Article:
By Clark McKown

A colleague of mine in the education community and I were discussing SEL assessment a couple of years ago. Her district had recently administered SELweb EE, our SEL assessment system, to assess children in first through third grades and they now had terrific information about their students’ social-emotional strengths and needs. I was feeling pretty good. Mission accomplished, right?

Not exactly.

As my colleague put it, now that we had good assessment data, it was time to consider two important questions: “So what?” and “Now what?” The first (“So what?”) is shorthand for, “What do the assessment data tell us about our students?” The second (“Now what?”) is shorthand for, “Now that we understand something about our students’ SEL, what do we do with what we have learned?”

In Part 1 of this two-part blog series, I’ll share some ideas about how to answer the question, “So what?” Part 2 will provide guidance in answer to the question, “Now what?”

What Do the Assessment Data Tell us About Our Students?

Imagine for a moment that your district has assessed SEL in all elementary-aged students. You receive reports summarizing student performance on this assessment. To answer the question, “So what?” I recommend you engage in a systematic data use process. After all, data won’t do anything if no one looks at it, makes sense of it, and considers what they might do about what they learn.

The Meaning of SEL Data Use

When I say “data use,” I have something very specific in mind. Using data means that doing these things:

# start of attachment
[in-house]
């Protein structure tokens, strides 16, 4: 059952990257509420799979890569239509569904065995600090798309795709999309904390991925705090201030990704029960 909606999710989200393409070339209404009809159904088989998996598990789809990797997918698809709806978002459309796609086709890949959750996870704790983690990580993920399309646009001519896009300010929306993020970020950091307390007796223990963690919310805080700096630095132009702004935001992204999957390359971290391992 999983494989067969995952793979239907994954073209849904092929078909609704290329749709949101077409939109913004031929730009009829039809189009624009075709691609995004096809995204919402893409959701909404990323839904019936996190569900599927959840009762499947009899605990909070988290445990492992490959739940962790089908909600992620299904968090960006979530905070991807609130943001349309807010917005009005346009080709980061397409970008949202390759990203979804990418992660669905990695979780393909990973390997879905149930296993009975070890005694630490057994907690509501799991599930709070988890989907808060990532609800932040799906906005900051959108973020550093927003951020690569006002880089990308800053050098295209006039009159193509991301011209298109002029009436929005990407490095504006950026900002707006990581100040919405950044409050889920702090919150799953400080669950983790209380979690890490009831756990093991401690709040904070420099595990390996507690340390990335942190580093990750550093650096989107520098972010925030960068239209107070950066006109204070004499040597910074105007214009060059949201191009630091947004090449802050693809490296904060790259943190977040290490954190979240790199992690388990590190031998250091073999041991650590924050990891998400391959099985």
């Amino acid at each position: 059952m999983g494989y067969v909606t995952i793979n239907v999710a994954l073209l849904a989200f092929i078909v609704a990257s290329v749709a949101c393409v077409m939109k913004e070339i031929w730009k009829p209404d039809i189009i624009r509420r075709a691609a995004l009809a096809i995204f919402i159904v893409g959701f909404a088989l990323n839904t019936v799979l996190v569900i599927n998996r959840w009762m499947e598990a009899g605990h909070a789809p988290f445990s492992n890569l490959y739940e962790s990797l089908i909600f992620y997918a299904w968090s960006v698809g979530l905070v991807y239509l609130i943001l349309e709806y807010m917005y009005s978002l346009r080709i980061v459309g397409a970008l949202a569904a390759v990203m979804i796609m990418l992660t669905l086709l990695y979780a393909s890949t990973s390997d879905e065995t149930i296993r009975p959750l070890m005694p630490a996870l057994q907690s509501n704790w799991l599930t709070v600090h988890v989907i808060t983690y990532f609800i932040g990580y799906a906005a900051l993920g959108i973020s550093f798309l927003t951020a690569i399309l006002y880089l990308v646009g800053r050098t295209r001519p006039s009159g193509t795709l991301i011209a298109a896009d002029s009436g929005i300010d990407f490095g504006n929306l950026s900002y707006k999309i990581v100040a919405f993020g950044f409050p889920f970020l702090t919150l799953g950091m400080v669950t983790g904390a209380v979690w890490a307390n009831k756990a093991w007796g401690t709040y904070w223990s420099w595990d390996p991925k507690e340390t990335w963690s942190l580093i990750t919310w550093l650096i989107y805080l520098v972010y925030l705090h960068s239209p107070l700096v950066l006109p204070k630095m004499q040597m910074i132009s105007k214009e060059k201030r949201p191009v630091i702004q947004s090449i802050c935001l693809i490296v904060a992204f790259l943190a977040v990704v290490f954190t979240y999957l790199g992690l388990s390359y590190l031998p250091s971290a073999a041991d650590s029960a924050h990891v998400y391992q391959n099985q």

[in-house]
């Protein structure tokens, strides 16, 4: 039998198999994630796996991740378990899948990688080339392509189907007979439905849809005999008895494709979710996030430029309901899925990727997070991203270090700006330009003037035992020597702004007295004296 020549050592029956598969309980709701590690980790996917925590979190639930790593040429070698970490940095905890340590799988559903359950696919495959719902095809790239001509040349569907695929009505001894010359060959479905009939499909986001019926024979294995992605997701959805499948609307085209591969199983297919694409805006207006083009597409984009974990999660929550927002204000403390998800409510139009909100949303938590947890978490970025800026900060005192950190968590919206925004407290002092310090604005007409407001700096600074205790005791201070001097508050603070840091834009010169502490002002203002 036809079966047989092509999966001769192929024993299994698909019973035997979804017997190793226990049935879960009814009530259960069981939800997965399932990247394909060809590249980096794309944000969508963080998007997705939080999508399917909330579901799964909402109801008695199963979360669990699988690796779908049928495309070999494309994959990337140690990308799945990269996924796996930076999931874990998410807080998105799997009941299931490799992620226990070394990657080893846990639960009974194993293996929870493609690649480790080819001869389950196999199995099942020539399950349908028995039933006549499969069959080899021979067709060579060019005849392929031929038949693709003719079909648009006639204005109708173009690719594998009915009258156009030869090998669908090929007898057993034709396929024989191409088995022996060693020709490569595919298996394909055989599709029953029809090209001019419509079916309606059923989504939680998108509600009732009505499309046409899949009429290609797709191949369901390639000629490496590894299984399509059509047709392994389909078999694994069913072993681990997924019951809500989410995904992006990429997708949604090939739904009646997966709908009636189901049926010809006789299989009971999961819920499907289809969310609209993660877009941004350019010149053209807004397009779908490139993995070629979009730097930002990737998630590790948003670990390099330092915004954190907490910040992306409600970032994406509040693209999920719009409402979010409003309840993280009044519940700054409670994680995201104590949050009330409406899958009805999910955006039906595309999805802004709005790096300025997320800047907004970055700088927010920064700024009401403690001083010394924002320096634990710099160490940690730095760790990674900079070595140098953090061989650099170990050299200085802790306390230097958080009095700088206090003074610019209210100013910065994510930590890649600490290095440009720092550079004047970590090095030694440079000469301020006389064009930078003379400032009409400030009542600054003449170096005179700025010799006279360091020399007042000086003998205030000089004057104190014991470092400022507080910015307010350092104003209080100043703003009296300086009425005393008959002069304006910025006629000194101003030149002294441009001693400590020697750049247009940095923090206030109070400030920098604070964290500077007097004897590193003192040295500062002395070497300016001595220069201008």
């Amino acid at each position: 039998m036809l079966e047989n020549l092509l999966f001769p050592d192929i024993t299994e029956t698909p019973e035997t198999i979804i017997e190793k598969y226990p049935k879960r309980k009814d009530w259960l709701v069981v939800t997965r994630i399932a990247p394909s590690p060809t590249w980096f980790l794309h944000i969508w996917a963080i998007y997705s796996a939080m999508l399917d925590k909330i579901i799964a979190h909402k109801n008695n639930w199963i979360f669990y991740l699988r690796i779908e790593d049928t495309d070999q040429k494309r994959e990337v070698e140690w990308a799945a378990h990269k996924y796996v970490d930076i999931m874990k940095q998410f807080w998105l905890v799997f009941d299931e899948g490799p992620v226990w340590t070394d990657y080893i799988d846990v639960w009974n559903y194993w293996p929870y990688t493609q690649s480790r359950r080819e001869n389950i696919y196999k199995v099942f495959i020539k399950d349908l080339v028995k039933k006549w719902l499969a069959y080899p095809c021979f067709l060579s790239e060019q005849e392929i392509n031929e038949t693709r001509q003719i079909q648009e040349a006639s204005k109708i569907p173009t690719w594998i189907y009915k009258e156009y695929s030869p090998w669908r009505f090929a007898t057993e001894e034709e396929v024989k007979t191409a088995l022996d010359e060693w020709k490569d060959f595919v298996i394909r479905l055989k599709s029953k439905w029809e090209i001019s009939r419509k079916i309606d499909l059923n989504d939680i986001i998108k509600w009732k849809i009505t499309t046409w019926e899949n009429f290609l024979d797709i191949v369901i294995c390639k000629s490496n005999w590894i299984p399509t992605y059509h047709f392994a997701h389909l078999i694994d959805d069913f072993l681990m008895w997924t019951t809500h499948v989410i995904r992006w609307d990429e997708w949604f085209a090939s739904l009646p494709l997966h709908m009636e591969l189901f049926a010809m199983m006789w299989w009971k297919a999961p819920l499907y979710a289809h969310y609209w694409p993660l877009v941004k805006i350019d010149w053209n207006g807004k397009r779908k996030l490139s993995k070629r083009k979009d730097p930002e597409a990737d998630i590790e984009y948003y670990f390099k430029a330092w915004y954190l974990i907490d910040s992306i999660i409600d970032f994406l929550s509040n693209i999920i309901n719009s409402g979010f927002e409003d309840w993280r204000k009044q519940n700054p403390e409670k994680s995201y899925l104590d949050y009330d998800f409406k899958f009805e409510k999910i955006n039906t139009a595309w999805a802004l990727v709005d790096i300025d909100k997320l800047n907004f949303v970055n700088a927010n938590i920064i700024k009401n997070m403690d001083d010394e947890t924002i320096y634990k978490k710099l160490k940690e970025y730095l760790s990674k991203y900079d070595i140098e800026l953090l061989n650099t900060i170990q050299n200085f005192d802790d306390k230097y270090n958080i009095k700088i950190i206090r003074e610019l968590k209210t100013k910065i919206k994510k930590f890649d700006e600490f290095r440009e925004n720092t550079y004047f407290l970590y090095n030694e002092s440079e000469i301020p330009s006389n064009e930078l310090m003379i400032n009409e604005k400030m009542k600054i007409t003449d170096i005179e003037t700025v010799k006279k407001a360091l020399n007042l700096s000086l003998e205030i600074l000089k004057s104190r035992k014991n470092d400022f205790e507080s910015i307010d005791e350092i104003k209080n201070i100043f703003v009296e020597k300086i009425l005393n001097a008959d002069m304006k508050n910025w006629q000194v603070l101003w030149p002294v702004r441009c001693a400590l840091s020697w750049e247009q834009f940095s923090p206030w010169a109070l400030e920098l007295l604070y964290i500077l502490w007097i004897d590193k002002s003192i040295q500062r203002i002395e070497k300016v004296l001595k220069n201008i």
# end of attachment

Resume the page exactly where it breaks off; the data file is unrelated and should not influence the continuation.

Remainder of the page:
1. Understand of what assessment scores mean.
  2. Review the data completely, which includes:
    • Individuals review the data and develop an initial interpretation of the data.
    • The team discusses the assessment in a well-run forum.
    • In teams, refine initial interpretations into an understanding of student strengths and needs (and list questions not answered by the data) so that together, they can
    • Identify actions to build on student strengths and address student needs,
    • Commit to an action plan, and
  3. Implement the action plan.

In this blog post, we’ll discuss point 1 and the first half of point 2.

A lot of activities might seem like “data use” but aren’t. Emailing a summary of finding to is not data use. A five-minute presentation in a staff meeting is not data use. Talking about the SEL assessment findings in the lunch room is not data use. District leadership interpreting the findings and sending a directive about what to do to building-level staff is not data use.

So how do you accomplish high-quality data use? The mechanics will depend on your district’s practices and constraints, but there are several actions that, if done with sufficient vigor, can increase the chances that everyone will come to a very good answer to the question, “So what?”

Interpreting SEL Assessment Scores